Marshall Origin 20C Review
A player-friendly update on the amps that made Marshall great, the Origin series aims to prove that vintage can be modern. Richard Purvis puts the 20-watt combo under the microscope…
Look at the comments below any new product launch from the big guitar and amp brands and you’ll invariably find people queuing up to tell them what they should be doing instead, usually followed by a string of angry emojis. It’s hard not to feel for these iconic companies, because they made their names producing the definitive gear of the last century, yet still have to make a living in this one. One such brand is Marshall.
The world’s most famous amp brand has been doing a decent job of balancing innovation with heritage, pushing on with hi-tech new products while keeping its vintage reissues in the catalogue for those who just want the classic tones of the 60s and 70s.
This brings us to the Origin range – Marshall’s big new release for 2018, which might be the brand’s most interesting launch in years. The Origin name suggests a return to the earliest days of the company, but in fact this is an attempt to please just about everyone. How? By combining traditional Marshall valve tones and styling with a bunch of useful contemporary features – let’s dive in.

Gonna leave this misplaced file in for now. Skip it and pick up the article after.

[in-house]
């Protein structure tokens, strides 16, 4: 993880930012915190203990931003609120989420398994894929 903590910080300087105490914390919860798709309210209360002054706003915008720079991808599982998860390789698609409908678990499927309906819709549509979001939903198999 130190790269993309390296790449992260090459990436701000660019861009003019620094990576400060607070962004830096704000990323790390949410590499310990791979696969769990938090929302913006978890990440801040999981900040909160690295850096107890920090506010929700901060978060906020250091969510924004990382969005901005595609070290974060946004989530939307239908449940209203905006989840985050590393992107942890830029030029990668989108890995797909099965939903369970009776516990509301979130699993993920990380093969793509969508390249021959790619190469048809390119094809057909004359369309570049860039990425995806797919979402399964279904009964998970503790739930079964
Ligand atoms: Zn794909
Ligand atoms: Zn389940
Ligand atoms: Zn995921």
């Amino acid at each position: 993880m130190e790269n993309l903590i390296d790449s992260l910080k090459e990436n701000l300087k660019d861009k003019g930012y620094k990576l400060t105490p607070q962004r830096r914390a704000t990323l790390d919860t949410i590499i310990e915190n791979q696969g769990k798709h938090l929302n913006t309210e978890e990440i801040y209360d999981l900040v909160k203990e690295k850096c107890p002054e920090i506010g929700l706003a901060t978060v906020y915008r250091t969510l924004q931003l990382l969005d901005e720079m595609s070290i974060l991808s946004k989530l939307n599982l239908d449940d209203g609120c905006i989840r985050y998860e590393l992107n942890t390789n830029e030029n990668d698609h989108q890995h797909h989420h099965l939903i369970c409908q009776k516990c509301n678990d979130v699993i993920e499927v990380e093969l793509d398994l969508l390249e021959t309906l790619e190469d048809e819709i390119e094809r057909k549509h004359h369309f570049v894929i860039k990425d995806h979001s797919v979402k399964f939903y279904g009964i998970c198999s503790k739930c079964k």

The Origin series comprises two heads and three combos, ranging in output power from five watts to 50, and this 20-watt combo should be the Goldilocks ‘just right’ model for a lot of guitar players: powerful enough to gig, but small and light enough to hoik out of the boot without worrying about sending your back into spasm. It’s about the same size as a blackface Princeton, and sure enough the Origin 20C is a 1×10, with a Celestion G10 VT Jr pumping out the noise.